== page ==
OSA- Cadence ocean

Live to Tell the Tale

The story of Nightwish: in their own words!

Part 2: The Late '90s

AFF 04

The result of this experimental project became the band's first album, Angels Fall First. The making of the album was just their first attempt at bringing together the eclectic blend of musical styles that would make Nightwish special.

Tarja Turunen:
"I would have to say that it was overall a completely new experience for me to sing on a heavy metal record. I hadn't ever done anything with that type of music before. I was just started taking lessons for a classical singing and it felt kind of strange that I got this somewhat extraordinary opportunity to be a part of something like this, y'know. I wasn't even quite sure what I was doing back then when I was singing my vocal parts in the studio for Nightwish's first album. I was really skeptical about myself whether I can even sing my vocal parts for all those songs on that album. I was honestly kind of lost, heh! But luckily everything still went well for me now if I'm looking back to those times. Somehow this once so little classical music student managed to sing her vocal parts for that particular album quite successful way indeed. And I think it was a very unique thing back then to have a female vocalist for a heavy metal album who even sang classical music."
(Metal-Rules.com, June 2004)

"We started in 1997 as a project-band, the same year we recorded our first demo. I went to the studio and sang, and they were happy with my work. At that time without a record deal wasn't a band, so in 1998 we signed it. Then everything went so fast, we recorded our second demo, which ended up as an LP that fans know as Angels Fall First. We never thought about this big success. It can be labeled as the Cinderella's Tale."
(Cursed With Oblivion, July 8th, 2002)

1998- promo 05

But unlike your typical fairy-tale, Nightwish did not have a "happily ever after" at first. The differences in the personalities of the bandmembers and differences in their approach to making music would clash during the making of their second album, Oceanborn.

Tarja Turunen:
"Now when I'm thinking of those times concerning Oceanborn, in my opinion Tuomas wasn't that capable of writing song compositions that were especially meant for my type of vocals. That's what made it a very hard and difficult album to sing. He wasn't even aware of a wide range of my vocal skills back then. I think if you are a singer, it's very important that a composer of songs has also ability to pay attention to certain vocalists' needs to be able to sing his creations 'coz vocals are one of those instruments there just like guitar or drums are.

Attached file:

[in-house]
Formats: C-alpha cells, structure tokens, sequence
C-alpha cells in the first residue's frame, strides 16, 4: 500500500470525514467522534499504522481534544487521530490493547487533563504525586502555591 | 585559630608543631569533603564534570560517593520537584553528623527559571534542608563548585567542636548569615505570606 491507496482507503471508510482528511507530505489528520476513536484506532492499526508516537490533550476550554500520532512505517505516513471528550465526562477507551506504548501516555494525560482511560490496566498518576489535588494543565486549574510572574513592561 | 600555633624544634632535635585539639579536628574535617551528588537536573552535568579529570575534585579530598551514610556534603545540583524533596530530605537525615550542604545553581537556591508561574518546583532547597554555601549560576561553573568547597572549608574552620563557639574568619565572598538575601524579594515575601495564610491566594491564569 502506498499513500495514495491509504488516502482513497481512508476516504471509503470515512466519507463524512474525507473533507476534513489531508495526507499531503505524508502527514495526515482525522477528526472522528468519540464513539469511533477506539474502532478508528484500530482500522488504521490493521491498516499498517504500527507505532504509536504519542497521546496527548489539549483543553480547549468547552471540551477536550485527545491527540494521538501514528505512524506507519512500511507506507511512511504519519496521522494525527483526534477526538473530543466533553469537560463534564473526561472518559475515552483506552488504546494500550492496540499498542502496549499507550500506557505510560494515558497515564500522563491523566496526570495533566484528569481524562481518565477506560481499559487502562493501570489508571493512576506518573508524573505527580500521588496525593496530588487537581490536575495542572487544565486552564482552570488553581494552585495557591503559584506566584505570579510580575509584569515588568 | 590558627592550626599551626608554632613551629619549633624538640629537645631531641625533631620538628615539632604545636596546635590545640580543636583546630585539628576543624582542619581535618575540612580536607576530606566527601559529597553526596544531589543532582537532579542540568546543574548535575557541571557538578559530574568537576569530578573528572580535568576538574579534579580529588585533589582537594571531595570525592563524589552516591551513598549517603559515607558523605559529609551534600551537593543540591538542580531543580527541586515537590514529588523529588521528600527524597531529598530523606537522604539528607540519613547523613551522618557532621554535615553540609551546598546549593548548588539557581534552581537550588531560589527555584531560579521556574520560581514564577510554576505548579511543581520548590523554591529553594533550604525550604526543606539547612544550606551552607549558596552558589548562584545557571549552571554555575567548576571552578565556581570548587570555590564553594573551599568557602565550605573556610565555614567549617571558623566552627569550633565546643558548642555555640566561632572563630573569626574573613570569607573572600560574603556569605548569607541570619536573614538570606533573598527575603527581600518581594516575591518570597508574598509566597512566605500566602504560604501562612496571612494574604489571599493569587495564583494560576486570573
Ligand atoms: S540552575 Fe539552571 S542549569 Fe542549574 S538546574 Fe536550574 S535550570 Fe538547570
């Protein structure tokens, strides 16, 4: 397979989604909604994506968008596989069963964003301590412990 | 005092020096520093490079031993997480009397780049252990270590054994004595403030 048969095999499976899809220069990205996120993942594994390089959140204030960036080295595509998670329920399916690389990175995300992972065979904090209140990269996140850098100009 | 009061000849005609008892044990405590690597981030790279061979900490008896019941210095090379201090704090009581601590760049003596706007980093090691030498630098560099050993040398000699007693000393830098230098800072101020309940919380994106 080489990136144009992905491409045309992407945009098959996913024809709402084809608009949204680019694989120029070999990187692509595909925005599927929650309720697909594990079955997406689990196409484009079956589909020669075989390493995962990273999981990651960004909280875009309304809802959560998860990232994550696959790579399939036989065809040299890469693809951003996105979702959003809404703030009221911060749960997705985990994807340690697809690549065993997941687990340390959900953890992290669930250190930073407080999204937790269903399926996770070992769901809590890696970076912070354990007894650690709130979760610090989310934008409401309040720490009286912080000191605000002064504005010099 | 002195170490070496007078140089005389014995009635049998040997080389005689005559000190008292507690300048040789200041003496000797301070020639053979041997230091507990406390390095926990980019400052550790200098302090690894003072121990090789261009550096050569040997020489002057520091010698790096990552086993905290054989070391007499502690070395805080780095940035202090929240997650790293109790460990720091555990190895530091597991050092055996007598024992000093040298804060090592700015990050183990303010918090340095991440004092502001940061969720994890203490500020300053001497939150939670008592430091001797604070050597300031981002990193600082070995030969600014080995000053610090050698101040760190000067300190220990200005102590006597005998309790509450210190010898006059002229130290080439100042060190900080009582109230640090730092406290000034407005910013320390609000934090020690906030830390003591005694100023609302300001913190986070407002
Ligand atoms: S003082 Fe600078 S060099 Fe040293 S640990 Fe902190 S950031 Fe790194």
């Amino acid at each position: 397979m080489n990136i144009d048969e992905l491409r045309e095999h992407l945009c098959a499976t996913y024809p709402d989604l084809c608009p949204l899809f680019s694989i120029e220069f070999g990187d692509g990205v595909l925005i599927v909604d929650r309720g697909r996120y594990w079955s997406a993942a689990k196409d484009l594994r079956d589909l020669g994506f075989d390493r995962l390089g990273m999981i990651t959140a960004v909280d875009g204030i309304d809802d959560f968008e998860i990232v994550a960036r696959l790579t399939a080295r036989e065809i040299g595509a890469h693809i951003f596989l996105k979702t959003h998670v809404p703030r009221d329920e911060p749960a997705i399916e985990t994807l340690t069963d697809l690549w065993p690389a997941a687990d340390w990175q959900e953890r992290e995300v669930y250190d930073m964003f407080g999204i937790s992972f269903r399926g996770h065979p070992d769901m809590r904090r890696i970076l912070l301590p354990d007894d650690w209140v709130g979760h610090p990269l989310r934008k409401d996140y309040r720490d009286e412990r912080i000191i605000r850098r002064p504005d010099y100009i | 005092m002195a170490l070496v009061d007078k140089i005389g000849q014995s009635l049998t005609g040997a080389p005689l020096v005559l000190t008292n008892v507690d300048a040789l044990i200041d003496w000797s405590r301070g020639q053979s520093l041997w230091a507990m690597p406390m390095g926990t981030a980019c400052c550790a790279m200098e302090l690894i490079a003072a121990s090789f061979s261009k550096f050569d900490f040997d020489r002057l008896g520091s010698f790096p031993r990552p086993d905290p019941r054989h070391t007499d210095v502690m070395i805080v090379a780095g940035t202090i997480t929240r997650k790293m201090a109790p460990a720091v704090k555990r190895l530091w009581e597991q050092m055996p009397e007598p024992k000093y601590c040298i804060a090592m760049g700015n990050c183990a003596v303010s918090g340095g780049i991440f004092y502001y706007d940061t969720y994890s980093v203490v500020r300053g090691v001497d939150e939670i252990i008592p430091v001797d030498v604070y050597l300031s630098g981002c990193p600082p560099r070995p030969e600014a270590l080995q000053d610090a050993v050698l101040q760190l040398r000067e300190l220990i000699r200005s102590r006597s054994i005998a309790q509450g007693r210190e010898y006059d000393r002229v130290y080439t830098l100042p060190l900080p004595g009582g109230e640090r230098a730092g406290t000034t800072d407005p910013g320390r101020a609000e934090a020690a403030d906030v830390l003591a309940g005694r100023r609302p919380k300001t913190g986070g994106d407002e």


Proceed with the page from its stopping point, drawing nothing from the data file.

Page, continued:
"[...]I remember when I was singing my vocal parts for Oceanborn, I was sitting and crying on the floor and the other guys were yelling to me: 'Sing, dammit!' [laughs]
  "It was quite a tough experience for me after all to get my vocals recorded for that album, but on the other hand the songs on Oceanborn are also quite complex and difficult structure-wise all in all, even for us.[...]"
(Metal-Rules.com, June 2004)

Tuomas Holopainen:
"The recording sessions of Oceanborn were a total hell and way too long so the success was a huge relief for us."
(Battlehelm interview, 2001)

1999- Porukka

Amidst the turmoil of the Oceanborn recording sessions, a diamond would emerge from the rough and become a Nightwish classic...
Tuomas Holopainen:
"We had a song called "Sleeping Sun" that was our nominee for the Finnish qualification for the Eurovision Song Contest and which we recorded in London, this unnamed 'mega-producer' taking care of the production for it and so on. Unfortunately the production for it was kind of 'so-so' and in my opinion it's the worst-sounding Nightwish song we have ever done!"
(Metal-Rules.com, March 2002)

Tarja Turunen:
"Our song "Sleeping Sun" was one of the nominees for Finland and just like you mentioned, it was chosen as No. 1 song out of all nominees by majority of votes given by the Finns. It still was a good experience for Nightwish in this kind of 'questionable' song contest, but eventually I think I should be glad that we weren't chosen to represent Finland to that particular song contest because those type of competitions have not been meant for a band like us. The positive thing was that we got a great bunch of new fans for Nightwish by the help of that song, so in that sense it was worth it."
(Metal-Rules.com, June 2004)

The story continues...